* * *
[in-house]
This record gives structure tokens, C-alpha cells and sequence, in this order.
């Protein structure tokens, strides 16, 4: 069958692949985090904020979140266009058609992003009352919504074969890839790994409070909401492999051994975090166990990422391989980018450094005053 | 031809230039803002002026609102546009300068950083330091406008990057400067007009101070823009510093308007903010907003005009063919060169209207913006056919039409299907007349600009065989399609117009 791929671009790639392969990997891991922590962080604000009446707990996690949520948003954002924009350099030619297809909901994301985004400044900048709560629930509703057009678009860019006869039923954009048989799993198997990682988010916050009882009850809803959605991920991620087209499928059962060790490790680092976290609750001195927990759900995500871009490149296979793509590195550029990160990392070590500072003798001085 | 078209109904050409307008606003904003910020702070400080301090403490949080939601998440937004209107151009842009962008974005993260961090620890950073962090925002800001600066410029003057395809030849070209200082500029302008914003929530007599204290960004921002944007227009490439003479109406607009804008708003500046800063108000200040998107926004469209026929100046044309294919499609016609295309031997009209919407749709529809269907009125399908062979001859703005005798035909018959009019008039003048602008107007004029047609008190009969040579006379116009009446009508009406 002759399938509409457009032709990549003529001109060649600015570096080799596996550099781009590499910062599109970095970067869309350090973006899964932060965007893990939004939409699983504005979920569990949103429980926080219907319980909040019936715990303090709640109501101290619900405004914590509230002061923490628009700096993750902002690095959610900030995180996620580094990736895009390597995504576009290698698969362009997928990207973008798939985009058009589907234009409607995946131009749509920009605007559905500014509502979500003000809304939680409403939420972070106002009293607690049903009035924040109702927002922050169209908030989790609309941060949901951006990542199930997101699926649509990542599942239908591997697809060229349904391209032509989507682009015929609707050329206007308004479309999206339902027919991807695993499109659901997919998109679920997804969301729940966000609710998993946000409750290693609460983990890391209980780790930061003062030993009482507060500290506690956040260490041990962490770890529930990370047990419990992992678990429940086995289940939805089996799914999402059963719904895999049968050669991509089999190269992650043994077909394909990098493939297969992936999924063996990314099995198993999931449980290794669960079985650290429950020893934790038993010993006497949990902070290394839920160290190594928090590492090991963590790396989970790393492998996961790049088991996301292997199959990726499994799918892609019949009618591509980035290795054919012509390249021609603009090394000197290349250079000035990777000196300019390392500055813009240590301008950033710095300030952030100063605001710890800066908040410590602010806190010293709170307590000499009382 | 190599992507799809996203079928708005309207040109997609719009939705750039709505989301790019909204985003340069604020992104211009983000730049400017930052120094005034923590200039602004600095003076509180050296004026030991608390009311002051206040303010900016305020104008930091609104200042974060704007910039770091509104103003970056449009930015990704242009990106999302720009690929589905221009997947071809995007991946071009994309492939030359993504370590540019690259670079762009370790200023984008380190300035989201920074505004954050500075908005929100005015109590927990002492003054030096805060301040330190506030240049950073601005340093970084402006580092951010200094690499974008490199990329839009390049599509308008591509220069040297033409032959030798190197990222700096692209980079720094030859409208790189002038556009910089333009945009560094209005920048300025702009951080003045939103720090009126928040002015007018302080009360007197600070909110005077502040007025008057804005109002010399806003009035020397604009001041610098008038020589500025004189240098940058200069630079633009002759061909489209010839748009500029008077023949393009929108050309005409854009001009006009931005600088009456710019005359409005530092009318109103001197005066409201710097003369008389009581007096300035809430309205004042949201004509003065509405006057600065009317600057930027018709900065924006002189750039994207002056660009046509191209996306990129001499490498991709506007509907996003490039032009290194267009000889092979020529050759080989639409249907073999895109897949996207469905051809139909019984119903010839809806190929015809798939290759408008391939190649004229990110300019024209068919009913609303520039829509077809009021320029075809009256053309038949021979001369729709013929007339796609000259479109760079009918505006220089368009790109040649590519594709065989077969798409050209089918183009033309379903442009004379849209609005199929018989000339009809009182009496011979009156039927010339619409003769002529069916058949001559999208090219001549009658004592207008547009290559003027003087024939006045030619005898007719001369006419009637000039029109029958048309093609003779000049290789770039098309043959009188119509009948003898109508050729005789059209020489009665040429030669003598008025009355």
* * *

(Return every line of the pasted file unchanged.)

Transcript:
[in-house]
This record gives structure tokens, C-alpha cells and sequence, in this order.
């Protein structure tokens, strides 16, 4: 069958692949985090904020979140266009058609992003009352919504074969890839790994409070909401492999051994975090166990990422391989980018450094005053 | 031809230039803002002026609102546009300068950083330091406008990057400067007009101070823009510093308007903010907003005009063919060169209207913006056919039409299907007349600009065989399609117009 791929671009790639392969990997891991922590962080604000009446707990996690949520948003954002924009350099030619297809909901994301985004400044900048709560629930509703057009678009860019006869039923954009048989799993198997990682988010916050009882009850809803959605991920991620087209499928059962060790490790680092976290609750001195927990759900995500871009490149296979793509590195550029990160990392070590500072003798001085 | 078209109904050409307008606003904003910020702070400080301090403490949080939601998440937004209107151009842009962008974005993260961090620890950073962090925002800001600066410029003057395809030849070209200082500029302008914003929530007599204290960004921002944007227009490439003479109406607009804008708003500046800063108000200040998107926004469209026929100046044309294919499609016609295309031997009209919407749709529809269907009125399908062979001859703005005798035909018959009019008039003048602008107007004029047609008190009969040579006379116009009446009508009406 002759399938509409457009032709990549003529001109060649600015570096080799596996550099781009590499910062599109970095970067869309350090973006899964932060965007893990939004939409699983504005979920569990949103429980926080219907319980909040019936715990303090709640109501101290619900405004914590509230002061923490628009700096993750902002690095959610900030995180996620580094990736895009390597995504576009290698698969362009997928990207973008798939985009058009589907234009409607995946131009749509920009605007559905500014509502979500003000809304939680409403939420972070106002009293607690049903009035924040109702927002922050169209908030989790609309941060949901951006990542199930997101699926649509990542599942239908591997697809060229349904391209032509989507682009015929609707050329206007308004479309999206339902027919991807695993499109659901997919998109679920997804969301729940966000609710998993946000409750290693609460983990890391209980780790930061003062030993009482507060500290506690956040260490041990962490770890529930990370047990419990992992678990429940086995289940939805089996799914999402059963719904895999049968050669991509089999190269992650043994077909394909990098493939297969992936999924063996990314099995198993999931449980290794669960079985650290429950020893934790038993010993006497949990902070290394839920160290190594928090590492090991963590790396989970790393492998996961790049088991996301292997199959990726499994799918892609019949009618591509980035290795054919012509390249021609603009090394000197290349250079000035990777000196300019390392500055813009240590301008950033710095300030952030100063605001710890800066908040410590602010806190010293709170307590000499009382 | 190599992507799809996203079928708005309207040109997609719009939705750039709505989301790019909204985003340069604020992104211009983000730049400017930052120094005034923590200039602004600095003076509180050296004026030991608390009311002051206040303010900016305020104008930091609104200042974060704007910039770091509104103003970056449009930015990704242009990106999302720009690929589905221009997947071809995007991946071009994309492939030359993504370590540019690259670079762009370790200023984008380190300035989201920074505004954050500075908005929100005015109590927990002492003054030096805060301040330190506030240049950073601005340093970084402006580092951010200094690499974008490199990329839009390049599509308008591509220069040297033409032959030798190197990222700096692209980079720094030859409208790189002038556009910089333009945009560094209005920048300025702009951080003045939103720090009126928040002015007018302080009360007197600070909110005077502040007025008057804005109002010399806003009035020397604009001041610098008038020589500025004189240098940058200069630079633009002759061909489209010839748009500029008077023949393009929108050309005409854009001009006009931005600088009456710019005359409005530092009318109103001197005066409201710097003369008389009581007096300035809430309205004042949201004509003065509405006057600065009317600057930027018709900065924006002189750039994207002056660009046509191209996306990129001499490498991709506007509907996003490039032009290194267009000889092979020529050759080989639409249907073999895109897949996207469905051809139909019984119903010839809806190929015809798939290759408008391939190649004229990110300019024209068919009913609303520039829509077809009021320029075809009256053309038949021979001369729709013929007339796609000259479109760079009918505006220089368009790109040649590519594709065989077969798409050209089918183009033309379903442009004379849209609005199929018989000339009809009182009496011979009156039927010339619409003769002529069916058949001559999208090219001549009658004592207008547009290559003027003087024939006045030619005898007719001369006419009637000039029109029958048309093609003779000049290789770039098309043959009188119509009948003898109508050729005789059209020489009665040429030669003598008025009355």